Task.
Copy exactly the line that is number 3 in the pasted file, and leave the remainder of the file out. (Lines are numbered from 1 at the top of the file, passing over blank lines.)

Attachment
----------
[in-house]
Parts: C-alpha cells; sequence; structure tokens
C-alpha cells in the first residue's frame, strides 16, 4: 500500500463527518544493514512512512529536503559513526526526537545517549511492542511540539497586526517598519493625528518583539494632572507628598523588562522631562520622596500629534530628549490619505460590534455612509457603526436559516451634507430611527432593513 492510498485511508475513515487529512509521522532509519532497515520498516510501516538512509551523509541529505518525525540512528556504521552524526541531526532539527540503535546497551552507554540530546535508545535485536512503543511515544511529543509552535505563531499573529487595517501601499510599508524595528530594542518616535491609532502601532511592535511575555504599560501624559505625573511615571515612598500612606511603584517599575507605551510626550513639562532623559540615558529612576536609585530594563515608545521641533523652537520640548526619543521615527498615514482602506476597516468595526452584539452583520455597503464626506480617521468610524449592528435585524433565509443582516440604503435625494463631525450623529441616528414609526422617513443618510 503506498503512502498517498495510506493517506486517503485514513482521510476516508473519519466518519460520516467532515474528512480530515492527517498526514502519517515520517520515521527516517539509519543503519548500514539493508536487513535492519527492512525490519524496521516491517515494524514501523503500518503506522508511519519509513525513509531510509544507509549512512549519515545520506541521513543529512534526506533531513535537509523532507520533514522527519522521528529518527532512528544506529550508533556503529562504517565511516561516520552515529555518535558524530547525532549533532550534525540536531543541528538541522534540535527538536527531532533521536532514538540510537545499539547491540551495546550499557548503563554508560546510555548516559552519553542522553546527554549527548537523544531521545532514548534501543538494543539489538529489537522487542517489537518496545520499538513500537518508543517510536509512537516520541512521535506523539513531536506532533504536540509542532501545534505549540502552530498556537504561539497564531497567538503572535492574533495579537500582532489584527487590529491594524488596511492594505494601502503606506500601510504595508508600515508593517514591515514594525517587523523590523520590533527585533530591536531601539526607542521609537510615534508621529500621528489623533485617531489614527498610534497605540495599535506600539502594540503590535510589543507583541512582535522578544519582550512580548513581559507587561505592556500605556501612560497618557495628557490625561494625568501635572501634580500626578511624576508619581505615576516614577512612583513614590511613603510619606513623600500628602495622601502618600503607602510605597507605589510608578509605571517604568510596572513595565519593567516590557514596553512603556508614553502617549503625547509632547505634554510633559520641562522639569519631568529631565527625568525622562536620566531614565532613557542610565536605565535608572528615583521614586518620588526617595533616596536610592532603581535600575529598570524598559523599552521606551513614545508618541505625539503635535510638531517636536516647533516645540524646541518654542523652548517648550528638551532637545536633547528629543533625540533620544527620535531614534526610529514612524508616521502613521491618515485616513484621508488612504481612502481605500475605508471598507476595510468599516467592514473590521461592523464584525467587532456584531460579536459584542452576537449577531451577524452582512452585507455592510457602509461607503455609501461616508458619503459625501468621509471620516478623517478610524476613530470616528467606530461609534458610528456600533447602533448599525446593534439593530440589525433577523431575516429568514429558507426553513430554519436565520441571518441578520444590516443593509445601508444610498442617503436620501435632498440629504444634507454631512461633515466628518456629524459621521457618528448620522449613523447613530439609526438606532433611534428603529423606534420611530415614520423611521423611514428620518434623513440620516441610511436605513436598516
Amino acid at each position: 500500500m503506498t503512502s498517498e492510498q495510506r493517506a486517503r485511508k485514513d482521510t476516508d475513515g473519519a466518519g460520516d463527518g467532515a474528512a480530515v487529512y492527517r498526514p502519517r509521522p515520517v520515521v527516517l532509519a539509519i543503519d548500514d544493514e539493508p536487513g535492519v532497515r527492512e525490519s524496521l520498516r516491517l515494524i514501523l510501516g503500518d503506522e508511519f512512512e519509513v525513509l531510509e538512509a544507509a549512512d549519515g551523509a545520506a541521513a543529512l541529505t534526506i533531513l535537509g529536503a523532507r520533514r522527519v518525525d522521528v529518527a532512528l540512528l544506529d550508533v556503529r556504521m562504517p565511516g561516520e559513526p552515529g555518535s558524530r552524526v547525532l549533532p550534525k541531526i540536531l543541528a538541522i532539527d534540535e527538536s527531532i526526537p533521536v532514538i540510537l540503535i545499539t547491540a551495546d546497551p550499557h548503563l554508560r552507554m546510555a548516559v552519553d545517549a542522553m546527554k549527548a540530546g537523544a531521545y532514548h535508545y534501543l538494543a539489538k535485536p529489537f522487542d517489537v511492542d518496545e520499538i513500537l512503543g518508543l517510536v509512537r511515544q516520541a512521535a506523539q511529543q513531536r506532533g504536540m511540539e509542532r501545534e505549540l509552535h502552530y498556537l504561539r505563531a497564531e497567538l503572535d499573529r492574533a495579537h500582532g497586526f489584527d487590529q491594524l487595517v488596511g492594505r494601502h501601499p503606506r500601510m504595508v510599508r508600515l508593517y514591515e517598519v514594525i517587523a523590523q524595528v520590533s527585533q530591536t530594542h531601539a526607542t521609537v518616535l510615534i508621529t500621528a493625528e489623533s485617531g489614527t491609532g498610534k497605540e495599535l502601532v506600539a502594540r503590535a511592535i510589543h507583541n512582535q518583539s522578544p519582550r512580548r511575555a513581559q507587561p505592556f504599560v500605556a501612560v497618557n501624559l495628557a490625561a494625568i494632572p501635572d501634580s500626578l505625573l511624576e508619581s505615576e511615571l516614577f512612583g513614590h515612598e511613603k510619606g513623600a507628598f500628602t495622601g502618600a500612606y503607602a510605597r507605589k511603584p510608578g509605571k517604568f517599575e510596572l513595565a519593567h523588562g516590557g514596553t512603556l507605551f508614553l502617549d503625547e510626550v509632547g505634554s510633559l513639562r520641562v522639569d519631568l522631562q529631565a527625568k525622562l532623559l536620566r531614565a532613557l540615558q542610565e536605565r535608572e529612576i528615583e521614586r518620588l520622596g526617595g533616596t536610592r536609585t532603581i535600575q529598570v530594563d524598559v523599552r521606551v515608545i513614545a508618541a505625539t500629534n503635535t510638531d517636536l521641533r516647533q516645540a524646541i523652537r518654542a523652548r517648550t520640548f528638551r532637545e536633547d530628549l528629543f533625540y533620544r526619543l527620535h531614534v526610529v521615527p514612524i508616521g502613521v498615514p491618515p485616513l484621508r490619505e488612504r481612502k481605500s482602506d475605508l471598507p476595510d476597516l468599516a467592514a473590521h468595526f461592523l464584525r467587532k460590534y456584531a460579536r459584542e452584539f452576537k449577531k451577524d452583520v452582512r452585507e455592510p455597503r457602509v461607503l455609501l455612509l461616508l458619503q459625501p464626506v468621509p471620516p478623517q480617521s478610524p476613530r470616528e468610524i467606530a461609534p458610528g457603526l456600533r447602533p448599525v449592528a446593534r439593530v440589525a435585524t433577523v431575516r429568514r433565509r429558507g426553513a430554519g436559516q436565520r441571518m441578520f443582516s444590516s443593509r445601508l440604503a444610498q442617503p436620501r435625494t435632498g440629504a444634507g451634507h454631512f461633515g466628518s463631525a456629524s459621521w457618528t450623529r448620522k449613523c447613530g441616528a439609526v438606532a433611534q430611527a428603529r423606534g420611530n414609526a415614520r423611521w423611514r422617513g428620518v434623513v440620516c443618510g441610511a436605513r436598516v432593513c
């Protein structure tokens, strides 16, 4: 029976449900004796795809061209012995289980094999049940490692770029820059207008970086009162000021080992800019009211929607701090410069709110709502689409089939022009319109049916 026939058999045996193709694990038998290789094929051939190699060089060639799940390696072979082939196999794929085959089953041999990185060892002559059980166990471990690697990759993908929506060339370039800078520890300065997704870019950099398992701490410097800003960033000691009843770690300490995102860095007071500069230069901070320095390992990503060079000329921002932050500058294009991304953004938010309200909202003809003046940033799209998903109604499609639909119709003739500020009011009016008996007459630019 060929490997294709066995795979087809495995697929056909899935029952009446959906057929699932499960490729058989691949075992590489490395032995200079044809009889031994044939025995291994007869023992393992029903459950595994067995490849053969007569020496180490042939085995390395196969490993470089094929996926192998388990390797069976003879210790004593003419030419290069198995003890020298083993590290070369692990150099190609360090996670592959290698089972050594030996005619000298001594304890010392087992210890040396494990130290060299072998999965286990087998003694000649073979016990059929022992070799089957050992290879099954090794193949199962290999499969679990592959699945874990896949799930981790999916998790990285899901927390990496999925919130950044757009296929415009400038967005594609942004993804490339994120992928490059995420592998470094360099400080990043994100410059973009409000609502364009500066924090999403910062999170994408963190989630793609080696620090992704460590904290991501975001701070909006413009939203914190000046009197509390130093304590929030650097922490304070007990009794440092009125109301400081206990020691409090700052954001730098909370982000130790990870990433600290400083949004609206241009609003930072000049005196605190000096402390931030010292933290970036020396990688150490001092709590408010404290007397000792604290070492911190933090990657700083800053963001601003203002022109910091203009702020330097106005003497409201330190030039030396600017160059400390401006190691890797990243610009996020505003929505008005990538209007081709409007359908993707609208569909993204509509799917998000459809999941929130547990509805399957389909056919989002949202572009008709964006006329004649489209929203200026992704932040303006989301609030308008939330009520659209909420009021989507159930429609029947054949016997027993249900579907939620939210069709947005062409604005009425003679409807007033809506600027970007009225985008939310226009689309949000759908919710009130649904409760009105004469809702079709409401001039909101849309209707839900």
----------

C-alpha cells in the first residue's frame, strides 16, 4: 500500500463527518544493514512512512529536503559513526526526537545517549511492542511540539497586526517598519493625528518583539494632572507628598523588562522631562520622596500629534530628549490619505460590534455612509457603526436559516451634507430611527432593513 492510498485511508475513515487529512509521522532509519532497515520498516510501516538512509551523509541529505518525525540512528556504521552524526541531526532539527540503535546497551552507554540530546535508545535485536512503543511515544511529543509552535505563531499573529487595517501601499510599508524595528530594542518616535491609532502601532511592535511575555504599560501624559505625573511615571515612598500612606511603584517599575507605551510626550513639562532623559540615558529612576536609585530594563515608545521641533523652537520640548526619543521615527498615514482602506476597516468595526452584539452583520455597503464626506480617521468610524449592528435585524433565509443582516440604503435625494463631525450623529441616528414609526422617513443618510 503506498503512502498517498495510506493517506486517503485514513482521510476516508473519519466518519460520516467532515474528512480530515492527517498526514502519517515520517520515521527516517539509519543503519548500514539493508536487513535492519527492512525490519524496521516491517515494524514501523503500518503506522508511519519509513525513509531510509544507509549512512549519515545520506541521513543529512534526506533531513535537509523532507520533514522527519522521528529518527532512528544506529550508533556503529562504517565511516561516520552515529555518535558524530547525532549533532550534525540536531543541528538541522534540535527538536527531532533521536532514538540510537545499539547491540551495546550499557548503563554508560546510555548516559552519553542522553546527554549527548537523544531521545532514548534501543538494543539489538529489537522487542517489537518496545520499538513500537518508543517510536509512537516520541512521535506523539513531536506532533504536540509542532501545534505549540502552530498556537504561539497564531497567538503572535492574533495579537500582532489584527487590529491594524488596511492594505494601502503606506500601510504595508508600515508593517514591515514594525517587523523590523520590533527585533530591536531601539526607542521609537510615534508621529500621528489623533485617531489614527498610534497605540495599535506600539502594540503590535510589543507583541512582535522578544519582550512580548513581559507587561505592556500605556501612560497618557495628557490625561494625568501635572501634580500626578511624576508619581505615576516614577512612583513614590511613603510619606513623600500628602495622601502618600503607602510605597507605589510608578509605571517604568510596572513595565519593567516590557514596553512603556508614553502617549503625547509632547505634554510633559520641562522639569519631568529631565527625568525622562536620566531614565532613557542610565536605565535608572528615583521614586518620588526617595533616596536610592532603581535600575529598570524598559523599552521606551513614545508618541505625539503635535510638531517636536516647533516645540524646541518654542523652548517648550528638551532637545536633547528629543533625540533620544527620535531614534526610529514612524508616521502613521491618515485616513484621508488612504481612502481605500475605508471598507476595510468599516467592514473590521461592523464584525467587532456584531460579536459584542452576537449577531451577524452582512452585507455592510457602509461607503455609501461616508458619503459625501468621509471620516478623517478610524476613530470616528467606530461609534458610528456600533447602533448599525446593534439593530440589525433577523431575516429568514429558507426553513430554519436565520441571518441578520444590516443593509445601508444610498442617503436620501435632498440629504444634507454631512461633515466628518456629524459621521457618528448620522449613523447613530439609526438606532433611534428603529423606534420611530415614520423611521423611514428620518434623513440620516441610511436605513436598516